Speaker: Human trafficking can happen anywhere

Published 12:00 am Monday, June 11, 2018

By Maggie Blackwell
For the Salisbury Post

SALISBURY — How many times can you sell a drug? The crowd calls back, “One!”

How many times can you sell a woman? The crowd calls back, “Over and over!”

It’s easy to think human trafficking happens in other, faraway places. Just two weeks ago a man was arrested here in Salisbury for trafficking, rape, kidnapping and sexual assault. Police discovered he had nine arrest warrants in Davie County.

A local social worker at the Department of Social Services recently counseled a woman dealing with PTSD from having been trafficked.

About 40 local folks attended a Human Trafficking Forum on Saturday in Stanback Auditorium at the Rowan Public Library. The forum was presented by the Delta Sigma Theta Sorority, Salisbury Alumnae Chapter.

Deltas have five “thrusts” to fulfill each year, with International Awareness Issues being one of them, according to Club President Natalie Rivers and committee co-chairs Catherine Rivens and Ella D. Woods. This year’s forum fulfills that thrust and may become an annual event.

Debra Glass Garner from Charlotte presented the program, identifying the types of human trafficking, whom it affects, why victims rarely come forward, indicators, myths and misconceptions, and how you can help.

Trafficking is no less than modern-day slavery, Garner said, involving men, women and children used for profit. It’s an exploitation of human rights. Thousands of human trafficking cases are reported every day, and it happens here in the U.S. and abroad.

There are three types of human trafficking, according to Garner:

  • Sex trafficking, where victims are held against their will to provide sex for money;
  • Forced labor, where victims are forced to work for little or no pay;
  • Domestic servitude, where travel documents are seized and the victim must work as a maid, nanny or other servant.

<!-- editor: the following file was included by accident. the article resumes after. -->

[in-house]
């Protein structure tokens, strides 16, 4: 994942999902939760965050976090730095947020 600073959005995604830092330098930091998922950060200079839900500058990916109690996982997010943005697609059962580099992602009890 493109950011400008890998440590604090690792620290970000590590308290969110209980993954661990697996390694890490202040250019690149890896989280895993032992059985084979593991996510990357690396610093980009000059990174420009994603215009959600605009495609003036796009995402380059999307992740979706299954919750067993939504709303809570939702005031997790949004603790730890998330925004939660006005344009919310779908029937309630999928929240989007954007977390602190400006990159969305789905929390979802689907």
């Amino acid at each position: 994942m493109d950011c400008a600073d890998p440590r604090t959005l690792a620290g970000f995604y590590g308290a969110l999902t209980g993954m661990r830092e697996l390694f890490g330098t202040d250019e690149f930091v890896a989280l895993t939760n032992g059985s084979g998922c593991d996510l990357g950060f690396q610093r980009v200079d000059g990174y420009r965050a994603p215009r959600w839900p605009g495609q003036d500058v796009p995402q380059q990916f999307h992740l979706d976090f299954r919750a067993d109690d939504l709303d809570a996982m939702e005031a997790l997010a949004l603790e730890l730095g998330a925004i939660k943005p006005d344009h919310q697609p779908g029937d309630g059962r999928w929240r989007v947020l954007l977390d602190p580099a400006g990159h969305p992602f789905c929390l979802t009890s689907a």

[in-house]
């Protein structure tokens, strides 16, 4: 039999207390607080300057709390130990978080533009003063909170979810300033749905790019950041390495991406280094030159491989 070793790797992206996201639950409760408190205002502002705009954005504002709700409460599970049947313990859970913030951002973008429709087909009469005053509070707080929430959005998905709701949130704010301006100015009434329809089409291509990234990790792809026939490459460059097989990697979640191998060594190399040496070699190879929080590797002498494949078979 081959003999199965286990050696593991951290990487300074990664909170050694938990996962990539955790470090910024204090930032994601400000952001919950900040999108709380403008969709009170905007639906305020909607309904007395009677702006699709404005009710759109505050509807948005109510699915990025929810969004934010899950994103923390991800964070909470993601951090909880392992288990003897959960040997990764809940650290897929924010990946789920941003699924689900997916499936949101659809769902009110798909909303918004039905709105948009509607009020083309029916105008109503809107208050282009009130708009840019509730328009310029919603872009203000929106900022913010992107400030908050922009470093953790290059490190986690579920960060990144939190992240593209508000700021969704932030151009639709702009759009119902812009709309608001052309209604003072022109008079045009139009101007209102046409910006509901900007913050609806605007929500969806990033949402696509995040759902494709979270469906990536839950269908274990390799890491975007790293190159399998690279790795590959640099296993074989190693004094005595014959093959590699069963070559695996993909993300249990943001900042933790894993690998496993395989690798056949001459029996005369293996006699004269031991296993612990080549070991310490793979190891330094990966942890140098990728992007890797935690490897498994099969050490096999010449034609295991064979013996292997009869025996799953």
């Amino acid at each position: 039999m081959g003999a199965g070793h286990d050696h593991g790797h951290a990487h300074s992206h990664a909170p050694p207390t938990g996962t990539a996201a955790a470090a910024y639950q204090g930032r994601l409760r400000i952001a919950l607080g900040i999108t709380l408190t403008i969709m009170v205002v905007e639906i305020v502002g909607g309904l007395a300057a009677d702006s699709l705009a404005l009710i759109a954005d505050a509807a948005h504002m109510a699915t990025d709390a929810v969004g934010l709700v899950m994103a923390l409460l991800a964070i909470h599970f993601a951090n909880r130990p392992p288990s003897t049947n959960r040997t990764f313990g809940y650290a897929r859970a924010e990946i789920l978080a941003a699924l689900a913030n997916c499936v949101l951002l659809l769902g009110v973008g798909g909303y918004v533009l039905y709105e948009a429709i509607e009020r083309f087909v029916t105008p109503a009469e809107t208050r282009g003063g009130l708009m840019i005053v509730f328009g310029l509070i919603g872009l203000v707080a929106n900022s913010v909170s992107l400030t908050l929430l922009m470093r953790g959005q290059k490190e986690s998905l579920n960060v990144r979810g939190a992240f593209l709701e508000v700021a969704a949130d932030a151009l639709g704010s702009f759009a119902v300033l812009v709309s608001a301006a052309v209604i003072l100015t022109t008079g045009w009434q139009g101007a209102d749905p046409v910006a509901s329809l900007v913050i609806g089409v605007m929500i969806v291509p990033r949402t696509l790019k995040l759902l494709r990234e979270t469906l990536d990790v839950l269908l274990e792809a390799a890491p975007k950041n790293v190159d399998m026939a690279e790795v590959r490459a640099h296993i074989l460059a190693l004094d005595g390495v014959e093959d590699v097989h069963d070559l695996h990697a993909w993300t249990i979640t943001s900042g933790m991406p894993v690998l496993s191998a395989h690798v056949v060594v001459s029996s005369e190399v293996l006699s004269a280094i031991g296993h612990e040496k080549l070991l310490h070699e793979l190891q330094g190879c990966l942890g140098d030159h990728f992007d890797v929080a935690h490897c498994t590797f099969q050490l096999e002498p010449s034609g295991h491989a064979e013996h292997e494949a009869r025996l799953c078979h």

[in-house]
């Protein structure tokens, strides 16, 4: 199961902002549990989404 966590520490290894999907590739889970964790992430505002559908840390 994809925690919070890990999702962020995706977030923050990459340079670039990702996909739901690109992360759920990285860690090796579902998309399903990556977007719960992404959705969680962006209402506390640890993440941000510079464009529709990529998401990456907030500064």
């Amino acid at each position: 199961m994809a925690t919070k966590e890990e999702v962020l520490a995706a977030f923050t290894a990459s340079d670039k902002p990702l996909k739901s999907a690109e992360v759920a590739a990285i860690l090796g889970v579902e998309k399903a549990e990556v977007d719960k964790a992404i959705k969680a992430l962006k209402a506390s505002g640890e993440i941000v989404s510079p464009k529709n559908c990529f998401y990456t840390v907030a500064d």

Victims rarely come forward for help for a number of reasons, including language barriers, fear of the trafficker and fear of the law, she said. If a victim is over 18 years of age, she must prove that she is not willingly working as a prostitute.

Traffickers use force, fraud or coercion to lure their victims. They look for people who are susceptible psychologically, financially or emotionally.

Trafficking affects many sectors, Garner said. Women can be lured with the promise of work or education. Children who are orphans or live in poverty or homelessness can be lured. About one of every five victims worldwide is a child. Other children can be sold by parents or others.

Women who are widowed due to war, famine or HIV/AIDS may be forced to sell themselves to support their children or elderly family members. Men are usually trafficked for manual labor.

Here at home we can watch for signs of human trafficking. Garner said victims may disappear or become estranged from family, friends and community. Victims may become fearful, timid or submissive. Young people with gifts they obviously cannot afford may be in contact with a trafficker who is attempting to lure them.

Victims can be any age, gender, race or immigration status, and live in cities, suburbs or rural areas, she said. Traffickers relentlessly canvass ways to take advantage of people who find themselves in circumstances of extreme adversity, violence, discrimination, economic straits or dependence. Communities that experience these hardships are especially vulnerable to human trafficking.

Lilypad Haven is an organization based in Charlotte that provides a home for victims to recover. Salisbury has a local home sponsored by Haven Lutheran Church and St. John’s Lutheran Church.

There are several ways you can help. You can donate supplies or volunteer for Lilypad Haven. You can mentor at-risk children. Most importantly, report cases of human trafficking.

For more information please see www.dhs.gov/blue-campaign

For more information on Lilypad Haven, see lilypad-haven.org

If you see known trafficking taking place, call 911.

If you see suspicious activity, call 1-800-DHS-2-ICE.

If you are a victim of human trafficking,

text this easy number for help: 233-733  [BEFREE]

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